Building a billion dollar app

Earlier this week, Natalie and I had a chat with Rob and Enrique about when the low points of positivity tended to be for students at Makers Academy. Week 8 and 9, they told us. This was funny for me, because I’m currently enjoying myself the most here. My lowest points were weeks 4 and 5; for Natalie it was as early as week 3. Why does the low point tend to be right about now? It’s often the case that students get stressed about how little time there is left on the course to understand all what you’ve learnt and come out of the other side being the best junior developer you can be. Rather, I’m seeing approaching the finish line in another light: soon, I’ll have the freedom to really dive into all the areas that we’ve only touched the surface of  and have a chance to refine the skills that I’ve built up.

This week the task was to build a clone of the Instagram application. I was working with Darrell and suggested that we add a twist to our app: rather than just having tags and comments, we should make an app based around caption suggestions, and people rate them based on how funny they are. We took our pre-coding phase very seriously, spending an hour plotting on a large whiteboard. I told Darrell that this was a good move being that Facebook would probably eventually want to buy us out for a billion dollars one year from now.

If you’ve read some of my other posts, you’ll be aware that every day at Makers Academy a lot of information is presented to us and it’s our job to incorporate it all into our weekly project. This week seemed even more packed than the previous ones. On Monday, we were shown the importance of wire-framing, where you make  sketches of your webpages to guide their design. We also covered Paperclip and ImageMagick, used for easy image attachment and management. The next day we looked at deploying our applications using Amazon S3, which enables storing images in the cloud. Later in the week, Alex demonstrated how we could incorporate Bootstrap into our sites in order to take advantage of the grid formatting and we were also introduced to Websockets, which sets up a connection between the client and server and allows for real-time features.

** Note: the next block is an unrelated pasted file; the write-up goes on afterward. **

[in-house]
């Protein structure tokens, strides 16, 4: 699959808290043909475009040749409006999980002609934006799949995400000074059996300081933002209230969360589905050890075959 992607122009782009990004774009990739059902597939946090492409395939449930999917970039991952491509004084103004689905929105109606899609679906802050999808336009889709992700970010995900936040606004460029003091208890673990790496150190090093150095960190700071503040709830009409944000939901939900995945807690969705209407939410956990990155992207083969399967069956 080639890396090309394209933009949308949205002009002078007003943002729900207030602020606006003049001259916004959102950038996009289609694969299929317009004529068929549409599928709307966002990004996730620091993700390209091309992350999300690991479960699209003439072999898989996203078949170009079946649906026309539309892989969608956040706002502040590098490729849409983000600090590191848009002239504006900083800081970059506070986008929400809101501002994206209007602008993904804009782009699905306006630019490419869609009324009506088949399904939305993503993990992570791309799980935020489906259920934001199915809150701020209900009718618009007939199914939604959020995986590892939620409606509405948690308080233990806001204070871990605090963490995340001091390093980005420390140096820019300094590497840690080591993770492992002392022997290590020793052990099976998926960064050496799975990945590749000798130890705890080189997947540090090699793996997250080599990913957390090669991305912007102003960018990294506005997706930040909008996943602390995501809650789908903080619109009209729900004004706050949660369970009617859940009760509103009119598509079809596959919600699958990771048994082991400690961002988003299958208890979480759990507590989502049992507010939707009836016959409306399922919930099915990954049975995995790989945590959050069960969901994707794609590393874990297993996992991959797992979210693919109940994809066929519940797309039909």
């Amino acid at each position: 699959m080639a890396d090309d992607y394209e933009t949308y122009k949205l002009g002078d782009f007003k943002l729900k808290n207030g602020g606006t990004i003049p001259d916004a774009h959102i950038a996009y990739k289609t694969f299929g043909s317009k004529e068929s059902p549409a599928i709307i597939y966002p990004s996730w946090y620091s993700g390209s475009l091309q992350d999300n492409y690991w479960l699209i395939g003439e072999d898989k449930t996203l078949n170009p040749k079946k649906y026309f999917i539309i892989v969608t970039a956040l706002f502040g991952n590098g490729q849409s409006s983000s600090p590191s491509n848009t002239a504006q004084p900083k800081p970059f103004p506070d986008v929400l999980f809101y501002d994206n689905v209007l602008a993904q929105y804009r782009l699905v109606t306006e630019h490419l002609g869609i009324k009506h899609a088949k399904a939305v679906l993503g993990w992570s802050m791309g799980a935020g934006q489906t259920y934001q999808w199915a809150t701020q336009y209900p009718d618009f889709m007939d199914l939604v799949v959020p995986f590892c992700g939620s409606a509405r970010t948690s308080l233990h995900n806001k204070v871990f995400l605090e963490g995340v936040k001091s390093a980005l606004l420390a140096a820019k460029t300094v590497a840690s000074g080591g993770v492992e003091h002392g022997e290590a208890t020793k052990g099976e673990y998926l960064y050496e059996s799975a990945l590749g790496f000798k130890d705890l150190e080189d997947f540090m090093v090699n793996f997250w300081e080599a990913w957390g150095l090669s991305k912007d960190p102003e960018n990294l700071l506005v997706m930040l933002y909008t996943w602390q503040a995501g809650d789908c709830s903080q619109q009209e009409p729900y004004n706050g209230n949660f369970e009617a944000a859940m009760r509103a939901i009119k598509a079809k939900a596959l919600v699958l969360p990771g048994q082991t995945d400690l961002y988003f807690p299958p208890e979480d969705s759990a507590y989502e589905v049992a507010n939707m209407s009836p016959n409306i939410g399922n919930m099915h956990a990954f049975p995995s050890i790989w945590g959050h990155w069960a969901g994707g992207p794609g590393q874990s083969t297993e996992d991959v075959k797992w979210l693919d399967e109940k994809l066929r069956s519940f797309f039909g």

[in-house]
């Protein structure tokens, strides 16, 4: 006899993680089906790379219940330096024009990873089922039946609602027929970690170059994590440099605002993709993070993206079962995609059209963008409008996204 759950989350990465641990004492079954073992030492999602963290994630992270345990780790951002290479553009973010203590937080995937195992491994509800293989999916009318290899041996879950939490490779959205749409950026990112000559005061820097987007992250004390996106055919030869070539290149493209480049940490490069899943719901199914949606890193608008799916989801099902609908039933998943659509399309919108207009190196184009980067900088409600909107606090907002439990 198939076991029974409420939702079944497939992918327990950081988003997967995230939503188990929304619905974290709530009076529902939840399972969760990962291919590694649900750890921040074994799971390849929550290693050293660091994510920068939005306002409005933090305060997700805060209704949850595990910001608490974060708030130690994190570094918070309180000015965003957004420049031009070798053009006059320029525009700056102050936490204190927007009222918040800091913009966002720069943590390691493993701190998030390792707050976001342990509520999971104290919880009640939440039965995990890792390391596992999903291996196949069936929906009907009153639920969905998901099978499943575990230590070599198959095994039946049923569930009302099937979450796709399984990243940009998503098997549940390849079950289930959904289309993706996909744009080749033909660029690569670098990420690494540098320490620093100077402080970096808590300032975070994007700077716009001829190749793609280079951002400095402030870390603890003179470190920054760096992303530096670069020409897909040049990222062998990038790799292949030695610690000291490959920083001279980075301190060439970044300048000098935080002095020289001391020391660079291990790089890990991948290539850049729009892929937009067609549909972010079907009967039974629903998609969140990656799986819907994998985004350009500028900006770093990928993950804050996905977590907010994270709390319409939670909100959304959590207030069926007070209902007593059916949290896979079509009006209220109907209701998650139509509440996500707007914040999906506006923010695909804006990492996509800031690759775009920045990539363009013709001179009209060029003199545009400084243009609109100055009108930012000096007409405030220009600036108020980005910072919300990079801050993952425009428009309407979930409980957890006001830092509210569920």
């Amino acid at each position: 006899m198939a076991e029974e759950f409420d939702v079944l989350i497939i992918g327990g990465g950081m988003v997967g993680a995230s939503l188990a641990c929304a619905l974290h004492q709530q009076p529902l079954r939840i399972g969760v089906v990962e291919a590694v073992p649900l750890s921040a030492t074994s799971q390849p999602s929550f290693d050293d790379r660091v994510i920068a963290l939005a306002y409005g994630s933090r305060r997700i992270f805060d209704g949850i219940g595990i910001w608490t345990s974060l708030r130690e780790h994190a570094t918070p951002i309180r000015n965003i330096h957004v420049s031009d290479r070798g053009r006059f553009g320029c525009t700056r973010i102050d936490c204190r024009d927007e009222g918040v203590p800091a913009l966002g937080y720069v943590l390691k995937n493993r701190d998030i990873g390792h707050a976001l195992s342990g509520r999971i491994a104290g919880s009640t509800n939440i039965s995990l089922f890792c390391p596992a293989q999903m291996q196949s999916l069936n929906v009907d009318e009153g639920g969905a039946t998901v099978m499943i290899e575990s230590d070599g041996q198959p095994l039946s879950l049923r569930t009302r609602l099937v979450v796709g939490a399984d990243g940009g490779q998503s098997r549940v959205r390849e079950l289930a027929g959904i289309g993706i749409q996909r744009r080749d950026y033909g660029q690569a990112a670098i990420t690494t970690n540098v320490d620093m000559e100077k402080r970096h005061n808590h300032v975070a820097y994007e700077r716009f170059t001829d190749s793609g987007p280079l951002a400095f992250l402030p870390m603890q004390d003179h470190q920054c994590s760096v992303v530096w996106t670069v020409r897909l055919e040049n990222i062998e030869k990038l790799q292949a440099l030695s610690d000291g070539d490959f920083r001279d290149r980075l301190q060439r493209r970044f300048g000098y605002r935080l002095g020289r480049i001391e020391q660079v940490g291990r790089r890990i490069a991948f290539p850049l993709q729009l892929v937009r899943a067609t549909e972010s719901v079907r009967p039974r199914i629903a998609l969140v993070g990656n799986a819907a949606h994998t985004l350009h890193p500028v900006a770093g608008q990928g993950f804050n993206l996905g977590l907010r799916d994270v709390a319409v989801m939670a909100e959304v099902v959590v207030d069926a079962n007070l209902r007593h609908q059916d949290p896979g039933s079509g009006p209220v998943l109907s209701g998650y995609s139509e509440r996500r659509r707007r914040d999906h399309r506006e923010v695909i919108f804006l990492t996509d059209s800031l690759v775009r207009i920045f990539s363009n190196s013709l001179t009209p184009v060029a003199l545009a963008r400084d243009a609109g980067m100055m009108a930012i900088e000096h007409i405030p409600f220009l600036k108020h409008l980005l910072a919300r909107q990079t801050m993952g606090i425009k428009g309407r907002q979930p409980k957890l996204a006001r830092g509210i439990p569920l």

Darrell and I didn’t get round to using all of these technologies, directing our focus towards image manipulation, but these are definitely things that I will go back and practice once the course is over. At the moment, we have a site where users can create an account, log in and log out. Whilst logged in, they can post photos, adding a description and tags. This image is then added to a stream on the homepage, and visitors can filter them down by their tags. With our captions, we wanted it so that when a user submitted one, the image was formatted in the style of a Polaroid, with the caption imposed on top in a comic-book style. We made a lot of progress on this front, but haven’t quite got the captions to change dynamically as a visitor cycles through all submitted entries. Perhaps it was too ambitious a project to complete for the week, but hopefully we’ll revisit it next week to get a basic working version deployed.

We have one week left of classes before we begin our final projects. On Thursday our whole cohort got together to discuss the various ideas people had and the feasibility of completing them within two weeks. On one hand it was rather exciting thinking about what we had the potential to build to showcase what we’ve learnt, but on the other other hand it made me realise how unprepared I felt for entering this phase. What would be perfect right now would be a couple of extra weeks for revision and consolidation. Too bad that’ll never happen!

Leave a Reply

Fill in your details below or click an icon to log in: Logo

You are commenting using your account. Log Out /  Change )

Google photo

You are commenting using your Google account. Log Out /  Change )

Twitter picture

You are commenting using your Twitter account. Log Out /  Change )

Facebook photo

You are commenting using your Facebook account. Log Out /  Change )

Connecting to %s